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Africa Equity Opportunities Fund - May 2018

IMF confirm increased growth rate for Africa to 2023.


  • African markets were 0.2% weaker in April. One of the better performing markets was Nigeria which was 1.9% up driven by a 15.0% increase in oil and gas and 12.3% in the consumer sector. Mauritius was also strong, driven by Greenbay Properties which was up 28.3%. This performance was counteracted by Kenya which was down 6.9% driven by a 5.8% drop in the banks and financial sectors and an 8.2% fall in Safaricom. Morocco (-0.9%) was weak across the board.
  • The Fund performed in line with the Index, however performance was varied across the regions.  Fund strength came from Choppies in Botswana which was up 22.2% and the oil and gas sector in Nigeria. This was offset by GT Telecom in Egypt which was down 21.9% and Centum in Kenya which was down 4.9%. Kenyan banks and financials and Egyptian consumers (-1.7%) also negatively affected the Fund’s performance.

Market update - Africa growth expectations confirmed by the International Monetary Fund (IMF)

The IMF published their semi-annual update to their World Economic Outlook this month. The new forecasts now include 2023 and they have re-affirmed their outlook for growth for the continent that is expected to be better than the world and significantly faster than that for advanced economies.

The following graph show the GDP forecasts for Africa excluding South Africa (the region in which the Fund invests).

GDP growth rate (%)

Africa Equity Graph
Source: IMF, World Economic Outlook, April 2018, Ashburton

The IMF expect that oil exporters in Africa will have slower growth than the rest of the continent.  This is probably in line with their expectation that Brent crude oil prices will weaken to the mid US$50/bbl level over the next five years.

A strong rise in oil prices coincided with the Africa rising narrative of the first decade of this century. The exceptional growth that these oil exporting countries achieved as oil prices rose from levels of around US$20/bbl to around US$110/bbl “distorted” the narrative by making it look even better than it really was if oil exporters are included in the continent’s numbers. In the subsequent decade, as oil prices fell to around US$30/bbl and many oil exporting countries entered recession, African GDP growth slowed and this led many to believe that the Africa rising narrative was over.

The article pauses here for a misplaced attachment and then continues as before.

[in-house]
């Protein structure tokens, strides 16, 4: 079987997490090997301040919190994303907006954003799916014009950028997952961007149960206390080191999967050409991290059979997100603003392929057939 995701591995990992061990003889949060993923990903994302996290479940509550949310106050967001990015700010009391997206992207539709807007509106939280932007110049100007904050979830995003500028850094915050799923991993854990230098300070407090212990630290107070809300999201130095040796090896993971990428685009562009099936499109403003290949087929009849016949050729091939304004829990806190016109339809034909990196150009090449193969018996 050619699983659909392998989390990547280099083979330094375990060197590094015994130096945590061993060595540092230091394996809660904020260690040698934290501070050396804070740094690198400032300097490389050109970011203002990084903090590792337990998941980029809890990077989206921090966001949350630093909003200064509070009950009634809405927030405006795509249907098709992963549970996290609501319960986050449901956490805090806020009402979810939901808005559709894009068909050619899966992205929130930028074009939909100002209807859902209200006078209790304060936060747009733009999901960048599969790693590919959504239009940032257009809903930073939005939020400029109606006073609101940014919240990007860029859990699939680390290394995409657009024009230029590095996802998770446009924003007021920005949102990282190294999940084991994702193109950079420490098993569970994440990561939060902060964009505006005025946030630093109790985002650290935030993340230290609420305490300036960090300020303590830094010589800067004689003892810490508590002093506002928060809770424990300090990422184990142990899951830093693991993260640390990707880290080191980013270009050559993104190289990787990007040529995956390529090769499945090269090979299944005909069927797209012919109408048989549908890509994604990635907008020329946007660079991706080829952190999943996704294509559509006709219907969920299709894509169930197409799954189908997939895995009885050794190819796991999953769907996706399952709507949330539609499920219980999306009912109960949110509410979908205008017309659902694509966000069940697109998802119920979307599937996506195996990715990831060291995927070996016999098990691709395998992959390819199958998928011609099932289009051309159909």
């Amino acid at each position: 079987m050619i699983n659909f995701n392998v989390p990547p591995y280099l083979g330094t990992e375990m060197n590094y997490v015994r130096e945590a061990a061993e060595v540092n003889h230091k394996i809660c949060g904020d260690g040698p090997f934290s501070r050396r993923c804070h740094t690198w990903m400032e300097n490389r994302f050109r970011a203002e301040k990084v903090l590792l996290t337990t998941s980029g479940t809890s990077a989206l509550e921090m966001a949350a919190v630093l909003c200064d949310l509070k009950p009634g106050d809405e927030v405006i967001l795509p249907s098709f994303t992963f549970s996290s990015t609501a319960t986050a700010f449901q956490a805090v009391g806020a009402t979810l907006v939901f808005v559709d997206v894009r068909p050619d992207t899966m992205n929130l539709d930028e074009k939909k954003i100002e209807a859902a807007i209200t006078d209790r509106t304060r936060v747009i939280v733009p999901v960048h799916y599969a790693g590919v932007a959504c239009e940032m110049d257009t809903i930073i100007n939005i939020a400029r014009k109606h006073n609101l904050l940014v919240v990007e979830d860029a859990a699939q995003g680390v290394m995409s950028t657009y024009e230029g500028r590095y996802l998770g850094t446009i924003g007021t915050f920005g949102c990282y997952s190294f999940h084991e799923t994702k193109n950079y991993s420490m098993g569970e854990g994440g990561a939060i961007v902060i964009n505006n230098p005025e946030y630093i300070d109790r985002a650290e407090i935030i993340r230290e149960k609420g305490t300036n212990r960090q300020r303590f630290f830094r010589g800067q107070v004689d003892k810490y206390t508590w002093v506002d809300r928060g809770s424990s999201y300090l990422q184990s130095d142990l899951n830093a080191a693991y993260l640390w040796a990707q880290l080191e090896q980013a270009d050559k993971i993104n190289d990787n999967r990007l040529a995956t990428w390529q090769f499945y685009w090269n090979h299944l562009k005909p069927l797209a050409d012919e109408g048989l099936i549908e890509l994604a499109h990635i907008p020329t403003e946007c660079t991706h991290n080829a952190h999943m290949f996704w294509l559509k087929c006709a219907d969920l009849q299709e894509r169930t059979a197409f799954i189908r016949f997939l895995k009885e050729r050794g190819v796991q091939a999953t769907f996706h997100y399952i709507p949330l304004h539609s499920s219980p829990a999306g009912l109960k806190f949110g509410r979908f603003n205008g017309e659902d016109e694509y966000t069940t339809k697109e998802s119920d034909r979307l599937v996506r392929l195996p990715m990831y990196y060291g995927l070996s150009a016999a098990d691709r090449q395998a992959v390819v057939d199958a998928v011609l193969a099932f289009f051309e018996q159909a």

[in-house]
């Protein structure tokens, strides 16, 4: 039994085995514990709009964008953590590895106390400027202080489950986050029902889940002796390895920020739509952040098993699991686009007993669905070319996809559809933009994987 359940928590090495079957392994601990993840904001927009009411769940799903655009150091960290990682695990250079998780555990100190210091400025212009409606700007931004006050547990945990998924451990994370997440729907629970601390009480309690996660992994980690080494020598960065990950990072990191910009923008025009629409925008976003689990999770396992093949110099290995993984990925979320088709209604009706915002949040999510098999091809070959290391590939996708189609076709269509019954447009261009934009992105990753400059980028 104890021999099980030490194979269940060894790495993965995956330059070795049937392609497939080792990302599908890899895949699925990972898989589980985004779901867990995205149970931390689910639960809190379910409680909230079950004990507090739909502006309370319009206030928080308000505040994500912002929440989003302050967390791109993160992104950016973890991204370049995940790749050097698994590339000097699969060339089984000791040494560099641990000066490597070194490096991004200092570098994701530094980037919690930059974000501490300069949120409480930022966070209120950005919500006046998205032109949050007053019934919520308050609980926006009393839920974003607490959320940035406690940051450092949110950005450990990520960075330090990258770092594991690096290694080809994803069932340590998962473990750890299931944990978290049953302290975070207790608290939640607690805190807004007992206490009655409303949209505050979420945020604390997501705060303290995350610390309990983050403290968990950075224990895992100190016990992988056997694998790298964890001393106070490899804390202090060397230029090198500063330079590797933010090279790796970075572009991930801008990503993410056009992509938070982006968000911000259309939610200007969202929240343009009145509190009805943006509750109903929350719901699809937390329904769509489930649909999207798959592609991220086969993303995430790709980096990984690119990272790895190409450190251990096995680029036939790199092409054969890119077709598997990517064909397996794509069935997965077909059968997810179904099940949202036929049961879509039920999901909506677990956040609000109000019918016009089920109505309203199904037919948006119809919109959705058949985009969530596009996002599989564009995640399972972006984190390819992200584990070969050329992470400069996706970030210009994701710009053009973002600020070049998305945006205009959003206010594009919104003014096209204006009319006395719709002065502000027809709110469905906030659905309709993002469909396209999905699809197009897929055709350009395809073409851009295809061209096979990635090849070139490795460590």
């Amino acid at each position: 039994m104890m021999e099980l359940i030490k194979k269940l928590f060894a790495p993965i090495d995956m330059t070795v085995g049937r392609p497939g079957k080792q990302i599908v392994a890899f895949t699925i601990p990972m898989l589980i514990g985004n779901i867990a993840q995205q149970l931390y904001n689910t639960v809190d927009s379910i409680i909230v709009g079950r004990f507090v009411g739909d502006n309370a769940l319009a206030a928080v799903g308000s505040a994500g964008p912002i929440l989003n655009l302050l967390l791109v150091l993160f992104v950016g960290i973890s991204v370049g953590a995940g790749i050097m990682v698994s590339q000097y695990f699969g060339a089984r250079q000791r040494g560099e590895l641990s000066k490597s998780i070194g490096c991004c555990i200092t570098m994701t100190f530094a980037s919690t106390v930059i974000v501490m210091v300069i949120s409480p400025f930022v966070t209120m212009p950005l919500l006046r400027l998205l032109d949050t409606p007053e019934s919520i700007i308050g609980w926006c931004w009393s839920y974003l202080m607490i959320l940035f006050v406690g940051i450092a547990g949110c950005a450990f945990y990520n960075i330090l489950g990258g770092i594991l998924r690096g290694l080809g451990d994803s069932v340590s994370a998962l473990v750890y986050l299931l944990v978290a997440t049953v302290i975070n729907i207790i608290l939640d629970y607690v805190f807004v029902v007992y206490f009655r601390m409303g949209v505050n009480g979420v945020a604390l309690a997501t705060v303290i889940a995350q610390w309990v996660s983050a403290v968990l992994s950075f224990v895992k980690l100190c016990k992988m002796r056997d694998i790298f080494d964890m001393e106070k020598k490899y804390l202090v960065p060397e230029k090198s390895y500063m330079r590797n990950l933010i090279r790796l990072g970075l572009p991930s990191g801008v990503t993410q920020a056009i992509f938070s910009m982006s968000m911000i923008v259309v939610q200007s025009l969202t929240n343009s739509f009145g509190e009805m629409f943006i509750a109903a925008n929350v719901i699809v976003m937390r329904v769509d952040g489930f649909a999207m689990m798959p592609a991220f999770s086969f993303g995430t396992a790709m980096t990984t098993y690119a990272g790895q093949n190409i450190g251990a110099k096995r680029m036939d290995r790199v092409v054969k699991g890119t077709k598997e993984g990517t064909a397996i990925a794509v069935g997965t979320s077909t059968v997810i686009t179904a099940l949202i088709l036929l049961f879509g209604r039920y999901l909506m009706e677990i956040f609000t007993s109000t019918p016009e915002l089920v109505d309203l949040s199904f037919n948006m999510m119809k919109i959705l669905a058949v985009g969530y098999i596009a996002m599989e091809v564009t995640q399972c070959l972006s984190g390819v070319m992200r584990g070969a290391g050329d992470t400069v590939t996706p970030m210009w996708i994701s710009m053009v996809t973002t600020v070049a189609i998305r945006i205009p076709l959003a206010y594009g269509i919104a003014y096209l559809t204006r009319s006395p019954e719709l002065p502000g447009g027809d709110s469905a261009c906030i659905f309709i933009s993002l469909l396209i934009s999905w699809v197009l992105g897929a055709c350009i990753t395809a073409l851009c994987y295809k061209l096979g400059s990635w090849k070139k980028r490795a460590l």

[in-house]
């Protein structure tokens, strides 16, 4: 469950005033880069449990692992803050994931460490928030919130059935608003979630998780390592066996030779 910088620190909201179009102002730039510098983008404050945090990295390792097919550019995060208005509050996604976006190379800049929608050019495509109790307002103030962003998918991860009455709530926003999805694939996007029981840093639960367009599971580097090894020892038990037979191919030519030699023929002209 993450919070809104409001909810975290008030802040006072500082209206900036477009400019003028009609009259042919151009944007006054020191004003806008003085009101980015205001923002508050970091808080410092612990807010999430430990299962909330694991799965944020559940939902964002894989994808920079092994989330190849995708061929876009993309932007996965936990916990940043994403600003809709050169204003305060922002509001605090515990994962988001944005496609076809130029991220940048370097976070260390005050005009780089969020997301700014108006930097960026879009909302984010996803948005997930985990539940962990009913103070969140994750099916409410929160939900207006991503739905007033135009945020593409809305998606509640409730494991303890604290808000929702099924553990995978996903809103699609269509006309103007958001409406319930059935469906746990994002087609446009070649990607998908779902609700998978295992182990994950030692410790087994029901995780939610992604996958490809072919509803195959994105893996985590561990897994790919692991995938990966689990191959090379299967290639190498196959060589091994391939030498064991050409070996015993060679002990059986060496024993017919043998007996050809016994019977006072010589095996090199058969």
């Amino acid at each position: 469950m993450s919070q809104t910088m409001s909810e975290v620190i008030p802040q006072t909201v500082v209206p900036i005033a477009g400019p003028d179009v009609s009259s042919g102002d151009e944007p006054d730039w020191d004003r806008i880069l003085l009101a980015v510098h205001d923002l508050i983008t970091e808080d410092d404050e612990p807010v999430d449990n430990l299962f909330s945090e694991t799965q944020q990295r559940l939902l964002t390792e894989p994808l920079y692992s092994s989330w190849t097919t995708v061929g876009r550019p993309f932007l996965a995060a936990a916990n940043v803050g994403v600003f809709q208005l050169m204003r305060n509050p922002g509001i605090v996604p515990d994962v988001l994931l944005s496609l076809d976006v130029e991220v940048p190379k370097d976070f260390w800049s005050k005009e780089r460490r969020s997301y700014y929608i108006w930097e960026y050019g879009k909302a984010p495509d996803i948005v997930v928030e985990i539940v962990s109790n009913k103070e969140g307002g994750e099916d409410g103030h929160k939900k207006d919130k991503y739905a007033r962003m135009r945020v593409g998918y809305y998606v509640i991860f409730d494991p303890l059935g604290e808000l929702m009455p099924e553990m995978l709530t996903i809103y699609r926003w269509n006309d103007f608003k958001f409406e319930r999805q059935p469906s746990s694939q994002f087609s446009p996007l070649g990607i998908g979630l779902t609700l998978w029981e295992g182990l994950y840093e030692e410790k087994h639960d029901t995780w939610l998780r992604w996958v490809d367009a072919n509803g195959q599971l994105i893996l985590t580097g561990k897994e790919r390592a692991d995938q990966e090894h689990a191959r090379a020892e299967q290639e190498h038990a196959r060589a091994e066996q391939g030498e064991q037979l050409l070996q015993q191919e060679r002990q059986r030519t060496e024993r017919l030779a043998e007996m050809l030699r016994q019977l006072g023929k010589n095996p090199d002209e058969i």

In the following graph we have shown the weighted GDP growth for African countries (excluding South Africa and the following oil exporters: Algeria, Angola, Chad, Congo, Eq. Guinea, Gabon, Nigeria and Sudan). It is important to note that only Nigeria in this grouping has an investable equity market.

GDP growth rates for Africa ex South Africa and excluding oil exporters (Algeria, Angola, Chad, Congo, Eq. Guinea, Gabon, Nigeria, Sudan)

Africa Equity Graph 2
Source: IMF, World Economic Outlook, April 2018, Ashburton

Despite the slowdown in growth in the recent eight years caused mainly by the Arab Spring in Egypt, Libya and Tunisia, the Africa rising narrative is clearly intact and growth to close to 6% is expected by 2023. This growth is similar to the emerging and developing Asia growth expected by the IMF of between 6.2% and 6.5% over the next four years. This matches the thesis that African countries are developing at a quick pace despite the current infrastructure deficit that is being addressed.

With equity markets only just recovering to levels of five years ago, but growth continuing for many of the underlying businesses, there is clearly still legs for significant future returns through active management and stock selection.

Fund activity

The Fund has maintained its total exposures to Kenya and Nigeria broadly in line with the index, although the underlying holdings vary considerably. The Fund still has its largest exposure to Egypt, where the Egyptian pound has started strengthening. Morocco remains the Fund’s largest underweight as we view the market as expensive.


With many economies across the continent on a recovery path and inflation declining, we expect interest rates to start coming down. This will be positive for equity markets that will also start anticipating the generally improved economic outlook for the continent in 2018 and beyond.